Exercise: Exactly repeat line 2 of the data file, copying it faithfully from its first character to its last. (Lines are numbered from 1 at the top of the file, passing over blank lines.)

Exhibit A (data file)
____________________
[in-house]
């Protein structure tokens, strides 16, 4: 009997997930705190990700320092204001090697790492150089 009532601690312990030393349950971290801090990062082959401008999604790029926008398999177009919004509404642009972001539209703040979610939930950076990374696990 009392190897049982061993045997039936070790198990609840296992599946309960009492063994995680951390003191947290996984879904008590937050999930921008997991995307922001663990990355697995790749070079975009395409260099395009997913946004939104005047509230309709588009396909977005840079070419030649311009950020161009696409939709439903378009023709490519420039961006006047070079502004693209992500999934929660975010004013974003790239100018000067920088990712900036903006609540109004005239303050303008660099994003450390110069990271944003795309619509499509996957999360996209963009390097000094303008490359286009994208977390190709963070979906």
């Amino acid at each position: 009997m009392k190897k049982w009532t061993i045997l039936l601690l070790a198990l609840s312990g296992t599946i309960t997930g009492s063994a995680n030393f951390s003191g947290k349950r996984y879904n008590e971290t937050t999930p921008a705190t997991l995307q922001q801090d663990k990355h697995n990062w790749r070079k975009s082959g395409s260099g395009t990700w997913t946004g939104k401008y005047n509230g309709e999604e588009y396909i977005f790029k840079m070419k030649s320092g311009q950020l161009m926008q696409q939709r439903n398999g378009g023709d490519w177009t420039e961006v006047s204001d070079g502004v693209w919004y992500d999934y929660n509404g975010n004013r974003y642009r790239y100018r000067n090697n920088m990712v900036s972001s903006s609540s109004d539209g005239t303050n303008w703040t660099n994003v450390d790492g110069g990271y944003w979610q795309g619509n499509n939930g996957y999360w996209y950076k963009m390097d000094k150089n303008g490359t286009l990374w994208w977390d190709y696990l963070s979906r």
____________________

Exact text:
């Protein structure tokens, strides 16, 4: 009997997930705190990700320092204001090697790492150089 009532601690312990030393349950971290801090990062082959401008999604790029926008398999177009919004509404642009972001539209703040979610939930950076990374696990 009392190897049982061993045997039936070790198990609840296992599946309960009492063994995680951390003191947290996984879904008590937050999930921008997991995307922001663990990355697995790749070079975009395409260099395009997913946004939104005047509230309709588009396909977005840079070419030649311009950020161009696409939709439903378009023709490519420039961006006047070079502004693209992500999934929660975010004013974003790239100018000067920088990712900036903006609540109004005239303050303008660099994003450390110069990271944003795309619509499509996957999360996209963009390097000094303008490359286009994208977390190709963070979906």